Update on MySQL 8's upcoming release

MySQL 8 is coming

...and it's going to be a big change.

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MySQL 8 is coming and it is going to be a big change. MySQL 5.7 has been out for well over a year and has been very well received with its native JSON data type, increased security, and better performance. But there are some things about 5.7 that needed modernization and that is why MySQL 8 is on the way.

What happened to 6 & 7?

Years ago, before the Sun Microsystems purchase of MySQL AB, there was a version of MySQL with the number 6. Sadly, it was a bit ambitious and the change of ownership left it to wither. The MySQL Cluster product has been using the 7 series for years. With the new changes for MySQL 8, developers feel they have modified it enough to bump the big number.

Data dictionary

Ever open up a directory of a MySQL schema and see all those files—.frm, .myi, .myd, and the like? Those files hold some of the metadata on the database schemas. Twenty years ago, it was a good way to go, but InnoDB is a crash proof storage engine and can hold all that metadata safely. This means file corruption of a .frm file is not going to stall your work. Developers also removed the file system's maximum number of files as the limiting factor to your number of databases; you can now have literally have millions of tables in your database.

This also makes changing tables much easier. In the past, an ALTER TABLE command could take a great of time due to the way the old data dictionary was wired together. The new data dictionary will allow you to start transactions, make your ALTER TABLE statements, and test the changes before committing the changes.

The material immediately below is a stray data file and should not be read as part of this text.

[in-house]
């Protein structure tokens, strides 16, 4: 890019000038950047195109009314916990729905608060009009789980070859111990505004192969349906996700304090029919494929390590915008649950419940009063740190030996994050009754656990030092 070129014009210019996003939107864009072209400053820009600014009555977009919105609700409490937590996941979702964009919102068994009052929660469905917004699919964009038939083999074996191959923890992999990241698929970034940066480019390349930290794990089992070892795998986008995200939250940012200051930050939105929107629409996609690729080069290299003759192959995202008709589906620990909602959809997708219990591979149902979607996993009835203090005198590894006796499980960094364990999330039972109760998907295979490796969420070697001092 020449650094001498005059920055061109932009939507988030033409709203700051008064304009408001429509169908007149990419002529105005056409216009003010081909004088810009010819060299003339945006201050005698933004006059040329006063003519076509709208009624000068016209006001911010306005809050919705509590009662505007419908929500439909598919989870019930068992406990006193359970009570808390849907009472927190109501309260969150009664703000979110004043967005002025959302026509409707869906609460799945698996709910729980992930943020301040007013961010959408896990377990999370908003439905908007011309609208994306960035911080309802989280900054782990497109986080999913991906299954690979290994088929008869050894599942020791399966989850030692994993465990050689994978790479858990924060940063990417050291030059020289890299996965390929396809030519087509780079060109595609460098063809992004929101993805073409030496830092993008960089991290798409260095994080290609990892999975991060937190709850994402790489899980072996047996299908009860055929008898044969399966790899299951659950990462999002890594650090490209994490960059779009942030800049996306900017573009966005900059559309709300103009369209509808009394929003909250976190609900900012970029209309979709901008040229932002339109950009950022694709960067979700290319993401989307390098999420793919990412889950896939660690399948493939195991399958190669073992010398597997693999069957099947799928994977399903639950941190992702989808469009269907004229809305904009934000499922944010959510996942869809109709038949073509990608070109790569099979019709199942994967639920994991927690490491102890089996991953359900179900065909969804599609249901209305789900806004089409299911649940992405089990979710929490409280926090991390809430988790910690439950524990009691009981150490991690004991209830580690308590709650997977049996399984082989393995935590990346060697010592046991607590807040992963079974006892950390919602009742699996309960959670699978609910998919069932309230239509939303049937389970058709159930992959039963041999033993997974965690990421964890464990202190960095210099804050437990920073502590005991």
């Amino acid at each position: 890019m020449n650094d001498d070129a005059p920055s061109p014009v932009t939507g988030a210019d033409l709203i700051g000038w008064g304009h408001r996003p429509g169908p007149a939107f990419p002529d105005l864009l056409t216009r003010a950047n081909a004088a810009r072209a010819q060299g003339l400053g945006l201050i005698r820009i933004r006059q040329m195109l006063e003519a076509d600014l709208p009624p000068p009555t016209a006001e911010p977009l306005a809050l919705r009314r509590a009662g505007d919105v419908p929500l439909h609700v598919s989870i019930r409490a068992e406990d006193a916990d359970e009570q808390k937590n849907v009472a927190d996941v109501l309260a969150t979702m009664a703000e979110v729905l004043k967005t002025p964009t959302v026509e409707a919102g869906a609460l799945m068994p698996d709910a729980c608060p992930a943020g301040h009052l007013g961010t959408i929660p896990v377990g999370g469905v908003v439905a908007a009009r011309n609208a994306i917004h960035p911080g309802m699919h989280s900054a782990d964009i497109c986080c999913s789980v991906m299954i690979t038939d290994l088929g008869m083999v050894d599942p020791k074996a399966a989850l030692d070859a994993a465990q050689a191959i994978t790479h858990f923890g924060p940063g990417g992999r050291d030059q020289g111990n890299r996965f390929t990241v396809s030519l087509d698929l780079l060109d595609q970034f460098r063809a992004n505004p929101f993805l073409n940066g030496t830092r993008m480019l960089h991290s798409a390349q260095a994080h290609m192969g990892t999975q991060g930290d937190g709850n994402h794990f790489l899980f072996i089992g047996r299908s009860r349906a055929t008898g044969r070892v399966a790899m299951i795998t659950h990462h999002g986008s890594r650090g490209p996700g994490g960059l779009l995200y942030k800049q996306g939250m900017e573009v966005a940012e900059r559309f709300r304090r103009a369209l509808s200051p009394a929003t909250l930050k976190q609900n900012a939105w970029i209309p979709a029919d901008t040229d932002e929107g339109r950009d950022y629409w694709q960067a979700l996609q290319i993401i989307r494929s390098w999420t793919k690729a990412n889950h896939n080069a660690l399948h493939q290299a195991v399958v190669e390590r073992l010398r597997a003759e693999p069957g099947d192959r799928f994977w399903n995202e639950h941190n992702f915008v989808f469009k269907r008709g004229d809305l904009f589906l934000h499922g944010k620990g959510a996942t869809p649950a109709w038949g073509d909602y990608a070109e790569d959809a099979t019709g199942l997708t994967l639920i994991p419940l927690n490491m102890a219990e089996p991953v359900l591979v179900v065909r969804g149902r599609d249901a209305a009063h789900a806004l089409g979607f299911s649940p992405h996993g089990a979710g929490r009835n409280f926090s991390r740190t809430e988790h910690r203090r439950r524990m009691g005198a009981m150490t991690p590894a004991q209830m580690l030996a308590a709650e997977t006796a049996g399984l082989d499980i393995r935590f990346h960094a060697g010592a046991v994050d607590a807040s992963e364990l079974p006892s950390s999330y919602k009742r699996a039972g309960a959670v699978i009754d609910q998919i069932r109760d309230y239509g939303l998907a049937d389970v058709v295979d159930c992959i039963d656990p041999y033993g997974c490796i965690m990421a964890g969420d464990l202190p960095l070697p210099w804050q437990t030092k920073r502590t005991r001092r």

What else is changing?

Common Table Expressions, Windowing functions, roles for user privileges, Invisible Indexes, and more. You will see more as future releases are mentioned. Check the release notes for details, please. Also, MySQL has started uncoupling big, new features such as Group Replication and Document Store from the major server releases. These will be plug-ins and will allow you to add new features quickly rather than wait for the server release cycle.


Read the MySQL 8 Manual.

Download milestone releases (and there are Docker images too).


About the author

Dave Stokes - Dave Stokes is a MySQL Community Manager for Oracle.  Previously he was the MySQL Certification Manager for MySQL AB and SUN.  He has worked for companies ranging alphabetically from the American Heart Association to Xerox and work ranging from Anti-submarine warfare to web developer.